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“Unless” Statements on the LSAT: Part 1

In our continuing exploration of the wonderful world of formal logic, I bring you: unless.

But this time, you have to work it out for yourself via this real world example:

    I refuse to keep writing formal logic blog posts unless some of you post comments telling me that you’re finding these helpful. 😉


A Quick Challenge

Your challenge is to figure out how to translate the statement above into a standard if/then form. Here are some questions to ponder as you work through this one:

    What can you be absolutely sure of if…

      — I refuse to write another formal logic blog post?
      — one person posts a comment telling me he/she finds this post helpful?
      — I write another formal logic blog post?
      — two or more people posts comments telling me they find these posts helpful?
      — no one posts any comments at all?


The truth of one term is sufficient to deduce the truth of the other term. The truth of that other term is necessary, but not sufficient, to deduce the truth of the former. But can you tell which is which?

Think through the answer to each of these questions. Then, on your own, try to determine whether the statement, “A unless B” is logically equivalent to “if A→ B”. If so, that’s conveniently simple. If not, then how do you translate “A unless B” into a standard if/then form? And what is its contrapositive?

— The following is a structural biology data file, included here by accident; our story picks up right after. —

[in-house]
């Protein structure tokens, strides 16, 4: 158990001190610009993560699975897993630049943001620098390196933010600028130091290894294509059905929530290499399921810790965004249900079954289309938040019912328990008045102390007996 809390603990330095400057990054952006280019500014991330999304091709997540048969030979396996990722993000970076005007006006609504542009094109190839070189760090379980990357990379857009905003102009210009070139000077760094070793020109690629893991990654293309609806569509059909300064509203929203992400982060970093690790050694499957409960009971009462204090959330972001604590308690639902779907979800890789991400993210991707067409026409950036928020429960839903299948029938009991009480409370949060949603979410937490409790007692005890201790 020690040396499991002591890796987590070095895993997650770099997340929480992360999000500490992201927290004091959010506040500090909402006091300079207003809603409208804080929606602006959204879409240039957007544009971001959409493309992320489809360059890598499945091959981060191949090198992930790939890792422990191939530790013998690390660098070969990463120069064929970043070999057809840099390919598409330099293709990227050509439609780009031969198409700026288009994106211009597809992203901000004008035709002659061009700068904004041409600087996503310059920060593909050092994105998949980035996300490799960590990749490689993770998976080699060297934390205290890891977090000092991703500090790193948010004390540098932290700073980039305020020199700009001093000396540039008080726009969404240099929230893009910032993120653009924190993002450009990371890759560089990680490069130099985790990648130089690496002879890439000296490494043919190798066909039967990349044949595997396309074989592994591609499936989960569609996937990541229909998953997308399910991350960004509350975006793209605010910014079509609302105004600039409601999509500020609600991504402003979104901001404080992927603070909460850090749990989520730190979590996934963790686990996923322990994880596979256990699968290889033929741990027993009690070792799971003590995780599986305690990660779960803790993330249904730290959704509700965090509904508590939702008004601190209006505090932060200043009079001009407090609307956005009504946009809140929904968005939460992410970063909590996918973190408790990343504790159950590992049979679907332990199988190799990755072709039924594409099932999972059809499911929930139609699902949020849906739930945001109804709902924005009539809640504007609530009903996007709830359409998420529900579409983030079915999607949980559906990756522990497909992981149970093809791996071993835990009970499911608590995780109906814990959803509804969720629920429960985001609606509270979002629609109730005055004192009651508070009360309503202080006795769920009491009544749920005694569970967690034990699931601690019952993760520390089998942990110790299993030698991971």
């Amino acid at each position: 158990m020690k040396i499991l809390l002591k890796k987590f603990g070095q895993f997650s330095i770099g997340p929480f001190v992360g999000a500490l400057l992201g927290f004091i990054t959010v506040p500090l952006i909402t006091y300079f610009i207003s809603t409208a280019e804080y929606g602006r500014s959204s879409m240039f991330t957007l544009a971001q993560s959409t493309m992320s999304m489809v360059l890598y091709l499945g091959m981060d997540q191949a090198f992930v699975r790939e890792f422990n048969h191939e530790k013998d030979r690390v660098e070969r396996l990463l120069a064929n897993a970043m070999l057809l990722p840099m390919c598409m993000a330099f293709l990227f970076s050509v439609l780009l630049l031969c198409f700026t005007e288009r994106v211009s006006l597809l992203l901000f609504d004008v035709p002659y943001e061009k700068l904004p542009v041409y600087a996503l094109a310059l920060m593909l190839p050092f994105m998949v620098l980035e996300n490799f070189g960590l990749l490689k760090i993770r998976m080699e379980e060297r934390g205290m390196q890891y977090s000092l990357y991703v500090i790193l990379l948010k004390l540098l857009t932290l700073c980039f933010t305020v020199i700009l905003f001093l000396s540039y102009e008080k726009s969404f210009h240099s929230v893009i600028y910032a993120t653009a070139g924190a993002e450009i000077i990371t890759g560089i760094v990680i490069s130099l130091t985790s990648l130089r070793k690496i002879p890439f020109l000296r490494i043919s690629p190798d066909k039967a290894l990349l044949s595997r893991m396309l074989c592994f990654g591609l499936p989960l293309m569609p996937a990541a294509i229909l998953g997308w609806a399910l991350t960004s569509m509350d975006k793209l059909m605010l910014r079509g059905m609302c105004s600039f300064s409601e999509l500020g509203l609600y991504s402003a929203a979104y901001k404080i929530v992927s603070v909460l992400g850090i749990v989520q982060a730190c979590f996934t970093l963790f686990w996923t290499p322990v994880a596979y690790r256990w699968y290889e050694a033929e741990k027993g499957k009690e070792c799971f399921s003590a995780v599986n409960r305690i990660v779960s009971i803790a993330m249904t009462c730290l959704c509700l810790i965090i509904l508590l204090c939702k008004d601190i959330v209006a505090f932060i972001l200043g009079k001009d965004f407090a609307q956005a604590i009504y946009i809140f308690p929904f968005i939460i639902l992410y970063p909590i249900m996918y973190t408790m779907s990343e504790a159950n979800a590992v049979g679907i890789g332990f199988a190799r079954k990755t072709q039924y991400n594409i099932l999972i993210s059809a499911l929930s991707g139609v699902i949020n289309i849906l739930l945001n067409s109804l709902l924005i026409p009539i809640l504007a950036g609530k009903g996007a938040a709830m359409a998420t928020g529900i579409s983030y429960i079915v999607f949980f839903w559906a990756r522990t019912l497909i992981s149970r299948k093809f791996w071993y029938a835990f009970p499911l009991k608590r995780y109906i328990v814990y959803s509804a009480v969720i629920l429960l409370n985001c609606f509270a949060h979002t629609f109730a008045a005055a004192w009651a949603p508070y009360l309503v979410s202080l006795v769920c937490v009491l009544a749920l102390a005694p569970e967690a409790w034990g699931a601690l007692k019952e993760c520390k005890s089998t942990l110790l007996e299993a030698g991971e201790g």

Lastly, which term is the trigger in the statement “A unless B”? And what is the trigger in the contrapositive?

When You’re Done

Once you’ve spent some time working on this one, post a comment with your answer or check back soon for an explanation.

And if you missed the posts on If/then statements and contrapositives, or alternate forms of if/then statements, check those out now for more help with the unless challenge.

Happy studying! 🙂

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4 Responses to “Unless” Statements on the LSAT: Part 1

  1. Hans Christian Zoll May 5, 2016 at 9:58 AM #

    -No B (some DIDN’T post comments)
    -no A (because B did occur once)
    -B (indicates B occured)
    -no A (Travis didn’t refuse because comments were posted)
    -A (Travis refused because B didn’t occur)

    • Travis Coleman
      Travis Coleman May 5, 2016 at 9:00 PM #

      Nice work, Hans! One small clarification:

      If I refuse to write another formal logic blog post, that means that NO ONE posted a comment. I think that’s what you meant when you said “some DIDN’T post comments,” but that’s slightly confusing wording. Remember, the opposite of “some/someone” is “none/no one.” It’ll make your life a lot easier on the exam if you get used to that wording.

      Let me know if you have any other questions!


      • Shahd August 29, 2018 at 10:37 AM #

        That was very useful

  2. Aubert Monteau August 5, 2017 at 12:33 PM #

    1) You refuse to write another formal logic blog post, in that case, we can be sure that none of us has posted a comment …
    2) One person…You keep writing post
    3) You write another….at least someone has posted a comment
    4) 2 or more people…You keep writing post
    5) None posts comment at all…You stop writing blog post

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